These briefs are part of a series on complementary feeding gaps by GAIN and UNICEF under the Regional Initiatives for Sustained Nutrition and Growth (RISING) project.
Improving young children's diets in South Asia contributes to the prevention of all forms of malnutrition, including micronutrient deficiencies, and is an important component of efforts to achieve the global nutrition targets of the World Health Assembly (WHA) and Sustainable Development Goals (SDGs).
Identification of nutrient and dietary gaps during the complementary feeding period is essential to inform policies and programs designed to improve child health and nutrition. However, nationally-representative data specific to young children are usually only available for select nutrients and infrequently collected. Alternative sources of evidence can help fill data gaps, even if they are of lower quality, particularly when multiple sources point to the same nutrients of concern or dietary issues. Yet decision makers have little guidance on how to locate and interpret the evidence to identify the magnitude and significance of nutrient gaps in child diets, given the wide range of indicators used, diversity of data sources and population characteristics, and differences in severity of associated health outcomes. A Comprehensive Nutrient Gap Assessment (CONGA) meets this need by collating the evidence and rating the burden of nutrient gaps and certainty of evidence.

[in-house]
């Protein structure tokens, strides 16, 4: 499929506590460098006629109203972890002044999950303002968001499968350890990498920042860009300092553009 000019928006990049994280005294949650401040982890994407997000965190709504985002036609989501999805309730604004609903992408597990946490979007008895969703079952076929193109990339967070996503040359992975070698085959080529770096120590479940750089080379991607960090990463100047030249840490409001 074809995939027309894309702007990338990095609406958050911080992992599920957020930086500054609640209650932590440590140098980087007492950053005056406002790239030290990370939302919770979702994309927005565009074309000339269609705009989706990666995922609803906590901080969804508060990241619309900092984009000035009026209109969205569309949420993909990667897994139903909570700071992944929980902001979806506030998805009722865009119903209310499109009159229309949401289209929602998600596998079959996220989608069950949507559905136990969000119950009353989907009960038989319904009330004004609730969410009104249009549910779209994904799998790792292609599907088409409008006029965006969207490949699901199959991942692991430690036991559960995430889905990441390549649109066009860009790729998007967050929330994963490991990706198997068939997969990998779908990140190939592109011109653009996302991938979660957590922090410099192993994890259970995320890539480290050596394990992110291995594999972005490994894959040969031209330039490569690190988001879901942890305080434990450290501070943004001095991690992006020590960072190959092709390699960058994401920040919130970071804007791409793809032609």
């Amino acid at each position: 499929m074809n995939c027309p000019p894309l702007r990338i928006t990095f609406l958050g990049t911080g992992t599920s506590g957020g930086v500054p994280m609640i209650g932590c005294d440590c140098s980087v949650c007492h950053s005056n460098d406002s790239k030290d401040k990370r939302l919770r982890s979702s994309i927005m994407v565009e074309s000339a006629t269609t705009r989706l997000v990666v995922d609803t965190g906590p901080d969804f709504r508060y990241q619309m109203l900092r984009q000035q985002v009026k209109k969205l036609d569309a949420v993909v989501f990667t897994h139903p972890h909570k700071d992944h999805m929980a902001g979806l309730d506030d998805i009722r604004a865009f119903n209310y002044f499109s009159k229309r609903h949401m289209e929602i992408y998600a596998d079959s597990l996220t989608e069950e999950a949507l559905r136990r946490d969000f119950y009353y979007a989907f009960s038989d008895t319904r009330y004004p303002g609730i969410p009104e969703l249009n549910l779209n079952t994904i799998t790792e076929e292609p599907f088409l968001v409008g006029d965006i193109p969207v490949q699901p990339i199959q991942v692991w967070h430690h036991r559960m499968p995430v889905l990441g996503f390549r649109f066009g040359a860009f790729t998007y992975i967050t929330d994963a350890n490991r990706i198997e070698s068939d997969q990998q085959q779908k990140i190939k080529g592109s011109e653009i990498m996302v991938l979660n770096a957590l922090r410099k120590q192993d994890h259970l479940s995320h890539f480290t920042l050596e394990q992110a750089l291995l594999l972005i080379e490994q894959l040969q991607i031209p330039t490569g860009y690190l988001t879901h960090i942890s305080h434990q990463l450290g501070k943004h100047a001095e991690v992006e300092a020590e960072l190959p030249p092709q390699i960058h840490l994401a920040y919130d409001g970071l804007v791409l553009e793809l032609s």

These briefs summarise the main food and micronutrient gaps identified from a CONGA conducted for Bangladesh, India and Pakistan, as part of a landscape analysis on complementary feeding in South Asia, and key policy and programmatic implications.